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Copyright and You. How Copyright Issues Can Affect Your Media Coursework.

David Smailes | Thursday April 09, 2009

Categories: Key Concepts, Institutions, Copyright, Media Language, Magazines, Music Press, Music, Music Video, Other Topics, Television, Pop Music on TV

If your Media Studies production is an audio visual piece then it will most likely involve the use of some music.  This might be in the background of an advert, to make a film trailer more exciting, or as the focus of a music video.

What you need to remember is that even though it’s incredibly easy to download music and sound effects from the Internet, it’s not always a good idea to use those files in your media production.

In this article, I’ll give you the information you need on:

  • Copyright and the law
  • The Creative Commons licence and how it affects the music you can use in your work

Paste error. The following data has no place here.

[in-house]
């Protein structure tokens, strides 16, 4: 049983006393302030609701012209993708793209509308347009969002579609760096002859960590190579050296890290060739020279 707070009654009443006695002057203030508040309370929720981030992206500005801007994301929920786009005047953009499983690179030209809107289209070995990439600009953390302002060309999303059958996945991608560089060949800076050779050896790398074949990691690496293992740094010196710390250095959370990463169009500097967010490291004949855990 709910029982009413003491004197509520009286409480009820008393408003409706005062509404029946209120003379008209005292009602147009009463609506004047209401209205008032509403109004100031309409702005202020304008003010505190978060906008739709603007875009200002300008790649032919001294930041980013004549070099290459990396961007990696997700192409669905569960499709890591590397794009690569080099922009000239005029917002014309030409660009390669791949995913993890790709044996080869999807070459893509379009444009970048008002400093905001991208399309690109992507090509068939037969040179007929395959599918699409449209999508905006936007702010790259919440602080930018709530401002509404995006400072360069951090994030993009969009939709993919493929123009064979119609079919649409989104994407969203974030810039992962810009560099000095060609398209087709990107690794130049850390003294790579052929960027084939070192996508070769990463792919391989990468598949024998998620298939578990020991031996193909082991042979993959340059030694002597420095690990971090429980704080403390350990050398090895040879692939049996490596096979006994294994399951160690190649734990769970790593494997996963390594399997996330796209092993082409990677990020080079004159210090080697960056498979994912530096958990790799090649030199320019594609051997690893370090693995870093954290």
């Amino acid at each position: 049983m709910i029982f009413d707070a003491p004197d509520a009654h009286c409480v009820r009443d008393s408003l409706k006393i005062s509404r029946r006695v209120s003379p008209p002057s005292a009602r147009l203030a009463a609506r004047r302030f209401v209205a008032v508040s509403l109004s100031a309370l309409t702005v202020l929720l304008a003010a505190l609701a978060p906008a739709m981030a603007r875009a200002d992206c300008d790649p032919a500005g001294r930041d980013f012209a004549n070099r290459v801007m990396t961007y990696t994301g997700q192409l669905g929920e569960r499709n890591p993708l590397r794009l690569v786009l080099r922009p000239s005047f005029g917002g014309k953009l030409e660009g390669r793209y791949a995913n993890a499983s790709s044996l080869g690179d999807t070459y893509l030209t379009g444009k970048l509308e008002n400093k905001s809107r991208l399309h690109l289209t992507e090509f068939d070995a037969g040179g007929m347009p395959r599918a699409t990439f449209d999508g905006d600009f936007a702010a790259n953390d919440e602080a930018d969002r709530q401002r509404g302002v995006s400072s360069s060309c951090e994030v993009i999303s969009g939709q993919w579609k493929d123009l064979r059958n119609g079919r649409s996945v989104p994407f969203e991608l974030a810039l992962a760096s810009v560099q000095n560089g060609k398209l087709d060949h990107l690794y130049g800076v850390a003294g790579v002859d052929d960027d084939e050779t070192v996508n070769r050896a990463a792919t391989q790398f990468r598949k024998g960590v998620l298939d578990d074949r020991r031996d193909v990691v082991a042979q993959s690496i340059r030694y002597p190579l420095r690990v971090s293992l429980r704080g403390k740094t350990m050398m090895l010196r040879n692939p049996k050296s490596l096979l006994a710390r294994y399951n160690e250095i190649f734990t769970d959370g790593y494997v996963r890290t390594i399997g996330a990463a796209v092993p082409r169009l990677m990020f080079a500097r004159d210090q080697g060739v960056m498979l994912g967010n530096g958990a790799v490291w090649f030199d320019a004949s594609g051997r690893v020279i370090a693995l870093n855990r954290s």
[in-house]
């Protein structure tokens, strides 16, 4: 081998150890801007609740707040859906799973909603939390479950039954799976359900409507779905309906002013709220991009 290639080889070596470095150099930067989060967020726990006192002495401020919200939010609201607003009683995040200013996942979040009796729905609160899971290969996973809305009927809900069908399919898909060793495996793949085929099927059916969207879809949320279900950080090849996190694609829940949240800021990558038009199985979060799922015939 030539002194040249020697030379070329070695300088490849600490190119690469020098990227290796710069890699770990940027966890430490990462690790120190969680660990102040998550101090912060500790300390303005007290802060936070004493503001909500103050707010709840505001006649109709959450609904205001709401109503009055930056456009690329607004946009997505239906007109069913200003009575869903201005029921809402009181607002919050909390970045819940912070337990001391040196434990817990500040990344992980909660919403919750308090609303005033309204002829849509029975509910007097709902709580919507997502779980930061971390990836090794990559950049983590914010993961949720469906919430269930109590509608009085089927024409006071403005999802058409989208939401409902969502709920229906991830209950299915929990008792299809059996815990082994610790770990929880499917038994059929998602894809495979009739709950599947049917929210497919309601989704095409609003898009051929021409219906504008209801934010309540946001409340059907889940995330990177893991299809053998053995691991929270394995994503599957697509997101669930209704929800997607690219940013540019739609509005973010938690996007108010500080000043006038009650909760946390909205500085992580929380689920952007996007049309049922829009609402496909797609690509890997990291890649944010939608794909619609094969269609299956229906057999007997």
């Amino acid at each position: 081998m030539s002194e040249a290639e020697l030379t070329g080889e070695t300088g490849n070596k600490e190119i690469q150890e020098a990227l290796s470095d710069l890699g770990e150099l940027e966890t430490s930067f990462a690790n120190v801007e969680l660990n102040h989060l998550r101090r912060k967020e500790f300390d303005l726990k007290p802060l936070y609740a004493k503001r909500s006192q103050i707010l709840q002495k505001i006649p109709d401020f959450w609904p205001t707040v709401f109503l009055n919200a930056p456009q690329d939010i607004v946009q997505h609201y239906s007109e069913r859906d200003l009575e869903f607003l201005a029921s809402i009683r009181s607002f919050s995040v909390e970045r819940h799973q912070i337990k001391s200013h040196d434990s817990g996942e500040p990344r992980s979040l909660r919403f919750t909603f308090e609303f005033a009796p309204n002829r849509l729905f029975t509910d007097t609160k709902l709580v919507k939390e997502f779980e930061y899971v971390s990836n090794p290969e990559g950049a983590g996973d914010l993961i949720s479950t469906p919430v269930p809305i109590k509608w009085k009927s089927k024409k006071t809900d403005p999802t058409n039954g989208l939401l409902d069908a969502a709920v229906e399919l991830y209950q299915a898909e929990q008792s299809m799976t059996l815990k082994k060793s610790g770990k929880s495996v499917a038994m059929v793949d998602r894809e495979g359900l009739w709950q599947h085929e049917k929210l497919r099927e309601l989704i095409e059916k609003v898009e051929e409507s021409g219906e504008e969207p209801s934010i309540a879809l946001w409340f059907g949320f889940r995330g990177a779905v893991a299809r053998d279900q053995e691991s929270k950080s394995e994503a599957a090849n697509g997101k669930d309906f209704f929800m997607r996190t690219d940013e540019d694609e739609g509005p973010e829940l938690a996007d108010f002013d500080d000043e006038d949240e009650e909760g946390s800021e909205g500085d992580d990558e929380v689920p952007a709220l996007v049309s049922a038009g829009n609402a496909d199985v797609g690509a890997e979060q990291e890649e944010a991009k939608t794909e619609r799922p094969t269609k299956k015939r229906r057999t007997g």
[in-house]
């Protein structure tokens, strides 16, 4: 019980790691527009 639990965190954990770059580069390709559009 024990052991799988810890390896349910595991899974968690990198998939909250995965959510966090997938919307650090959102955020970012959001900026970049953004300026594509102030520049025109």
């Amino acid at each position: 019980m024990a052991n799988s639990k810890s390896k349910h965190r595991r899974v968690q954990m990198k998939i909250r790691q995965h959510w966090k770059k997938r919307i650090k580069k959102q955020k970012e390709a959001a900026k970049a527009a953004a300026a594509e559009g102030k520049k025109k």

• Places where music and sound effects can be found

Copyright and the Law

The most important piece of legislation when it comes to your media production is something called the Copyright, Designs and Patents Act 1988, sometimes referred to as the CDPA, which is what I will call it from now on.

The CDPA, as the full name suggests, was made law in 1988 and it’s purpose is to protect the rights of the person or persons who originally created something. The something could be a book, film or design for a product, but in our case we’re talking about pieces of music.

The CDPA protects the writer of the piece of music by preventing anyone else from presenting that music as their own work, and also making copies of it. This means that the only way of getting a copy of the song should be to buy it .

This protection lasts for seventy years after the death of the original writer of the music, or if the writer is unknown, for seventy years after its original release.  The exception to this is for computer-generated music, which has a fifty year limit.

The part of the CDPA that most directly affects us is the following:

“Copyright in a sound recording, film, broadcast or cable programme is not infringed by its being copied by making a film or film sound-track in the course of instruction, or of preparation for instruction, in the making of films or film...

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